Faith comes in many forms, but for the moment we’re just concerned with the kind of faith that is characterized by belief without evidence. Pretty much everyone has faith in something; some people have faith in many things. Religious people might have faith in God or in cosmic justice. Even atheists generally have a certain amount of faith (that the universe is real, for example).
Your personal faith is going to have an impact on how you reason. For example, if you believe that there is a soul that survives after the body’s death, then you might reason very differently about the possibility that ghosts exist than would someone who thinks that death is the end of existence.
If you have faith, you will also automatically disagree with someone who has conflicting faith, even if their reasoning is otherwise identical to yours. But there is generally no way to say that one person’s faith is superior to another person’s faith (assuming that their faith is at least coherent and consistent.). If you can say that your reasons for having faith are better than someone else’s, then you’re not talking about belief without evidence any more — you’re talking about having a superior rational argument, and that’s a different animal all together.
Degree of Skepticism
Your degree of skepticism is a measure of how much evidence you need before you are convinced that something is true. On some topics, you will need very little evidence to prove something true — for example, if it’s a cloudy day and you hear what sounds like rain outside, you’ll likely say it’s raining even though there are other possible explanations for the sound. On other topics, no amount of evidence will suffice — for example, a mother might believe her child’s protest of innocence no matter how much evidence there is against him.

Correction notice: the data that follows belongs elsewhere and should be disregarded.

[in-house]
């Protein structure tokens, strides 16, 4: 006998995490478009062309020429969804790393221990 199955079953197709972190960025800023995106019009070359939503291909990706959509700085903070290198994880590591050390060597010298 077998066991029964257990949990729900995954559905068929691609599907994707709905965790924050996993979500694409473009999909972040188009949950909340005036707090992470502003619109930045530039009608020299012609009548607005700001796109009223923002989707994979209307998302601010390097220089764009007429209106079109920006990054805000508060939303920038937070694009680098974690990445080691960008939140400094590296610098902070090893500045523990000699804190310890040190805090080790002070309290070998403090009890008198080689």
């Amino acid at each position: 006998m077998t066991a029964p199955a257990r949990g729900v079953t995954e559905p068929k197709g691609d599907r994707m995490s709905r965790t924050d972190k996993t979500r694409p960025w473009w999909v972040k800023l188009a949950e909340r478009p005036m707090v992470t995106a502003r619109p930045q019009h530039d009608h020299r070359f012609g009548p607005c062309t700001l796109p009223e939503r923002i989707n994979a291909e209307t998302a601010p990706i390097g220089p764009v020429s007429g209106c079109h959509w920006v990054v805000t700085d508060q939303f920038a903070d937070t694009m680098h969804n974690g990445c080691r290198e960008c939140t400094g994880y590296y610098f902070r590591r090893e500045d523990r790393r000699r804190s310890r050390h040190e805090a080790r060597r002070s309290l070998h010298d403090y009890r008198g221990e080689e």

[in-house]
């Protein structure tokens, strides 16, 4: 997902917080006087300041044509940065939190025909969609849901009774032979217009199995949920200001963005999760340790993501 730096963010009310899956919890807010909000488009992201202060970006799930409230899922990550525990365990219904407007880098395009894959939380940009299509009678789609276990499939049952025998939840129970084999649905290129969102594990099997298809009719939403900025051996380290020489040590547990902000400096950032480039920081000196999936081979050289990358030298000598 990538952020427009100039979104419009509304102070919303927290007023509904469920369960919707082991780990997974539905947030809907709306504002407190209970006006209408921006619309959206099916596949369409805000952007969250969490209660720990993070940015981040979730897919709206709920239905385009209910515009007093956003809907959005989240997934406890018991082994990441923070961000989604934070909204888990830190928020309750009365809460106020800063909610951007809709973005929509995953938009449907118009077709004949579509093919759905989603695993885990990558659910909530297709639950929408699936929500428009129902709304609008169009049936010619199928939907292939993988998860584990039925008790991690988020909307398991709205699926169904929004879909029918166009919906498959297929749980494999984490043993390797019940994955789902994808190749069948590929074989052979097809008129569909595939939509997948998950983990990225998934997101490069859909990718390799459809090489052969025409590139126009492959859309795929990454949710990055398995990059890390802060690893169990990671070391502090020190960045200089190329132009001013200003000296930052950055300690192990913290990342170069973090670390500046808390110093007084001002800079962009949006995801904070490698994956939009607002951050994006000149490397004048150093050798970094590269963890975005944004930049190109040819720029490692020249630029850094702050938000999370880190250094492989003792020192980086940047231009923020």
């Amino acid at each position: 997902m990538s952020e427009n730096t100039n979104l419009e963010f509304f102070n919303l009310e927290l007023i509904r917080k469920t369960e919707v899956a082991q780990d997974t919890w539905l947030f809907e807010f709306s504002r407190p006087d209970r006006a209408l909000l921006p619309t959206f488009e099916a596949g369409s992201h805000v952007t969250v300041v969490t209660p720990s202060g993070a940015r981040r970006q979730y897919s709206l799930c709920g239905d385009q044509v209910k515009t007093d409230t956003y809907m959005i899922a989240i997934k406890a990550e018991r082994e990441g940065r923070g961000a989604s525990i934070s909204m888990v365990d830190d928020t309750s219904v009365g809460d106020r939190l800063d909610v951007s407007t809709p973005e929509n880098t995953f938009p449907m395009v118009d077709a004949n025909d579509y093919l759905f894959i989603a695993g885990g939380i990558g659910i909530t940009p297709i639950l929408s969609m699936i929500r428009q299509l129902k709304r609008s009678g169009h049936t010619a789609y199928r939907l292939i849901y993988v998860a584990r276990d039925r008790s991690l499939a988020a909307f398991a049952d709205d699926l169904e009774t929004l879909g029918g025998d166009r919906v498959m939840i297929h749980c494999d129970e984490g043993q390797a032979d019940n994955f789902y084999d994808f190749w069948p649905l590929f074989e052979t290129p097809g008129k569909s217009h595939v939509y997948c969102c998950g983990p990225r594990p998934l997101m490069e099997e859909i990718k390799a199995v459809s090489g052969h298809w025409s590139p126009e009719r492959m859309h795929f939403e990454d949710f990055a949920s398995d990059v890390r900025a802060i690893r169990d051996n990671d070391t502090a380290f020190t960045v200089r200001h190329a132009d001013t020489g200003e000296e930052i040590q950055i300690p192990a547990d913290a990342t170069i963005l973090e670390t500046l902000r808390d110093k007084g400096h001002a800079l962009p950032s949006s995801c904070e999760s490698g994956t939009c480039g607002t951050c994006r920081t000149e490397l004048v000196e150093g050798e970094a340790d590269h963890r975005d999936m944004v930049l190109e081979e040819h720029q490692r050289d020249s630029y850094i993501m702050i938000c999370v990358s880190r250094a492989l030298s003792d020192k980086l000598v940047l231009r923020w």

Some people have wildly differing degrees of skepticism. For example, you might believe that visitations by beings from other solar systems are highly likely, so any time you see something in the sky you can’t explain you assume it’s an alien spacecraft until it is proven otherwise. Or you might believe that alien visitation is so unlikely that you won’t believe extraterrestrials have visited earth until definitive proof is offered.
Another example: if one person thinks it’s highly likely that a creator god exists and one thinks it’s highly unlikely, both opinions have equal weight unless some kind of evidence can be offered.
You must be careful, though, if you find your degree of skepticism varying widely. For example, if you are not skeptical of evidence that agrees with you but very skeptical of evidence that disagrees with you, you may be experiencing a Q2 violation.